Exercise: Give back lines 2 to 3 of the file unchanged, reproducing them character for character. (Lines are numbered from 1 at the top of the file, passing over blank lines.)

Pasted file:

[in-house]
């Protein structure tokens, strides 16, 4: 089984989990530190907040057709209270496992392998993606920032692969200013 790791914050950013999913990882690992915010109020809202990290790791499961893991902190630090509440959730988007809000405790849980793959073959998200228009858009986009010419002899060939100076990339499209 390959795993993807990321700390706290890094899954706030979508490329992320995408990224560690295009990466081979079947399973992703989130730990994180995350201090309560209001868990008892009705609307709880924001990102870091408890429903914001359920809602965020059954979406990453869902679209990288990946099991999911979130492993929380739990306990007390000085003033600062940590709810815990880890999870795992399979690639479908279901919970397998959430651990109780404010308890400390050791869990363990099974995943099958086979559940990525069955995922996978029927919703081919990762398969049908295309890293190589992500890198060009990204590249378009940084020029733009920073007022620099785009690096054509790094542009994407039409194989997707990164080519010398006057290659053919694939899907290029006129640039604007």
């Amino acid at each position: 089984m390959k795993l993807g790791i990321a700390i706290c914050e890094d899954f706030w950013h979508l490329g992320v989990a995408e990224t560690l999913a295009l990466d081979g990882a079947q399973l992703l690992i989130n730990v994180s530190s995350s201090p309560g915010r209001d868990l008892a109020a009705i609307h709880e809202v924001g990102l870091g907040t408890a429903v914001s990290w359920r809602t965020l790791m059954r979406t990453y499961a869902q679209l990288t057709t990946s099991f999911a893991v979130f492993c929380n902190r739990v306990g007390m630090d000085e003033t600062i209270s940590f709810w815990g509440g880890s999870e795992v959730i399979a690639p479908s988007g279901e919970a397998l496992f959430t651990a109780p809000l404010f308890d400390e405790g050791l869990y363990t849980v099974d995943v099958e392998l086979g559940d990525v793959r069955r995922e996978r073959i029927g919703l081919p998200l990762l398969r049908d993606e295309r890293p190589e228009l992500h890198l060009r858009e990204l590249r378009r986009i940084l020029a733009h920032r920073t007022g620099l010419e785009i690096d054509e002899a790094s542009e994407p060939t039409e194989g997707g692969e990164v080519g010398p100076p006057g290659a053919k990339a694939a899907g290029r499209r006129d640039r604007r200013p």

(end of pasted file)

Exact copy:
């Protein structure tokens, strides 16, 4: 089984989990530190907040057709209270496992392998993606920032692969200013 790791914050950013999913990882690992915010109020809202990290790791499961893991902190630090509440959730988007809000405790849980793959073959998200228009858009986009010419002899060939100076990339499209 390959795993993807990321700390706290890094899954706030979508490329992320995408990224560690295009990466081979079947399973992703989130730990994180995350201090309560209001868990008892009705609307709880924001990102870091408890429903914001359920809602965020059954979406990453869902679209990288990946099991999911979130492993929380739990306990007390000085003033600062940590709810815990880890999870795992399979690639479908279901919970397998959430651990109780404010308890400390050791869990363990099974995943099958086979559940990525069955995922996978029927919703081919990762398969049908295309890293190589992500890198060009990204590249378009940084020029733009920073007022620099785009690096054509790094542009994407039409194989997707990164080519010398006057290659053919694939899907290029006129640039604007």
């Amino acid at each position: 089984m390959k795993l993807g790791i990321a700390i706290c914050e890094d899954f706030w950013h979508l490329g992320v989990a995408e990224t560690l999913a295009l990466d081979g990882a079947q399973l992703l690992i989130n730990v994180s530190s995350s201090p309560g915010r209001d868990l008892a109020a009705i609307h709880e809202v924001g990102l870091g907040t408890a429903v914001s990290w359920r809602t965020l790791m059954r979406t990453y499961a869902q679209l990288t057709t990946s099991f999911a893991v979130f492993c929380n902190r739990v306990g007390m630090d000085e003033t600062i209270s940590f709810w815990g509440g880890s999870e795992v959730i399979a690639p479908s988007g279901e919970a397998l496992f959430t651990a109780p809000l404010f308890d400390e405790g050791l869990y363990t849980v099974d995943v099958e392998l086979g559940d990525v793959r069955r995922e996978r073959i029927g919703l081919p998200l990762l398969r049908d993606e295309r890293p190589e228009l992500h890198l060009r858009e990204l590249r378009r986009i940084l020029a733009h920032r920073t007022g620099l010419e785009i690096d054509e002899a790094s542009e994407p060939t039409e194989g997707g692969e990164v080519g010398p100076p006057g290659a053919k990339a694939a899907g290029r499209r006129d640039r604007r200013p």